I sort of agree with suzdav68: I would say the best bread machine is the one you will use!
Having said that, I have owned a number of them, and belong to several bread machine groups (the yahoo one is listed below). There are a number of things to take into account. First is understand that if you are an avid cook and/or baker, a bread machine may be too specialized, and you may want to use a kitchen mixer instead. Second, I have yet to encounter a bread machine that is a truly set-it-and-forget-it appliance -- they all need to be checked once or twice during the cycle.
The only brand I will specify is Welbilt, because they went out of business roughly 5 years ago. There are plenty of bread machine manufacturers that have gone out of business, but Welbilt was the #1 name in the business for about 10 years, so there are a lot of "new" and used Welbilts out there, and parts are becoming difficult to come by. Other than that, there are several current manufacturers, and I would recommend going for one with a live company. None of them are great customer service companies, but luckily the appliances are pretty reliable.
Other than that, decide how much you will bake in the machine, and how much you might use the machine to make dough and bake "manually." If you plan to bake in-machine all the time, and you want bread for sandwiches, then you will really want a machine with a true horizontal pan -- these have two mixing/kneading paddles, and tend to be more costly. If you will be an occasional baker, or use the machine just for dough, then the single paddle machines are perfectly adequate -- the dough from one machine will be indistinguishable from another machine. Note there are single paddle "horizontal" machines, which is a compromise between making a more "loaf" like shape, but the reality that one paddle is inadequate to knead dough in a long pan.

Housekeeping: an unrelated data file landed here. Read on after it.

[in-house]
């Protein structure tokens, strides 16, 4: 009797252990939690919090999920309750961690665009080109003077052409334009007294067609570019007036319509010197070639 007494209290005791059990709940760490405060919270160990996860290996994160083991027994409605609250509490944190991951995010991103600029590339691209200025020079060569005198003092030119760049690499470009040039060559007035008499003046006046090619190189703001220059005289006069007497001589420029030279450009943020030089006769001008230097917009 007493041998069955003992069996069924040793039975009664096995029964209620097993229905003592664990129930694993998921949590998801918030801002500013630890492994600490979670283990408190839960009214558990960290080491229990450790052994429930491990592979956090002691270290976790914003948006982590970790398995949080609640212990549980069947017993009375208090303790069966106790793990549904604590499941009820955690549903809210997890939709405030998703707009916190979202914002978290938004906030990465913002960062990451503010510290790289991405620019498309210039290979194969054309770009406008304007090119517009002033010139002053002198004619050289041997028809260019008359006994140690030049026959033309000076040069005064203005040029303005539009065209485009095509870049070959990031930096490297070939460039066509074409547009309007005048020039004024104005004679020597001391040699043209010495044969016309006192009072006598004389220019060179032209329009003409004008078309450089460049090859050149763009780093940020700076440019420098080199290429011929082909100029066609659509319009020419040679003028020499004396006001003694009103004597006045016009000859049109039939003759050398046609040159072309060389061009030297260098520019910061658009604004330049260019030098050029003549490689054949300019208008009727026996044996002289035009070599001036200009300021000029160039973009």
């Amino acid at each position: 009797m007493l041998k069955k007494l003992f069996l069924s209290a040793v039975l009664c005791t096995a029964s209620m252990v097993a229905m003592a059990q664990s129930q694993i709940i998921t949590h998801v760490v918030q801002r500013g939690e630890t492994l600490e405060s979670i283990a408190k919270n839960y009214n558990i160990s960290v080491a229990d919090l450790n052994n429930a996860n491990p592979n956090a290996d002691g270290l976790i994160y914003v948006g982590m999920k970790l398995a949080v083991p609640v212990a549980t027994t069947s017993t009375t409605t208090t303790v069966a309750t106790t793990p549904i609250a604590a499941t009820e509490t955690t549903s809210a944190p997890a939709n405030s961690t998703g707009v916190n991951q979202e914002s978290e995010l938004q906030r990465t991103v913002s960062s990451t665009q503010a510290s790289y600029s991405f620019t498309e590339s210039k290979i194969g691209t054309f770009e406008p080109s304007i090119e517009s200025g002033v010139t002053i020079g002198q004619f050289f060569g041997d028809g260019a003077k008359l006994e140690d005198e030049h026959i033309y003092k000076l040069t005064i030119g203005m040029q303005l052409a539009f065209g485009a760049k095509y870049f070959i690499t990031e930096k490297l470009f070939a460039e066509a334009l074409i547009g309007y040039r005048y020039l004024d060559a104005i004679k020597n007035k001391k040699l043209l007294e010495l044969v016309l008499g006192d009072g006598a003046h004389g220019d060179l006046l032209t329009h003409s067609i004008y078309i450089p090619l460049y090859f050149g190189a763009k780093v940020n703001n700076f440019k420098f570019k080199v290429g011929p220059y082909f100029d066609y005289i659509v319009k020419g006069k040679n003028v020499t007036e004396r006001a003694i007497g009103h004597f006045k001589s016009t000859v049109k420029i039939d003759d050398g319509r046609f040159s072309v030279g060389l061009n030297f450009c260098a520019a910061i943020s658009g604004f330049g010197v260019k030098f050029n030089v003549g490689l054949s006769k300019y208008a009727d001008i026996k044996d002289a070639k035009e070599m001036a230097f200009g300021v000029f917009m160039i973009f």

Parting thoughts: a good cheap way to try bread machines is to get one from a thrift store. Make sure all the parts are there before buying. If you like it, then you haven't spent so much that you can't buy a new one that has "all the features." And don't buy a bread machine for cake making or jam -- many can do these functions, but they are called bread machines, not cake and jam machines for good reason...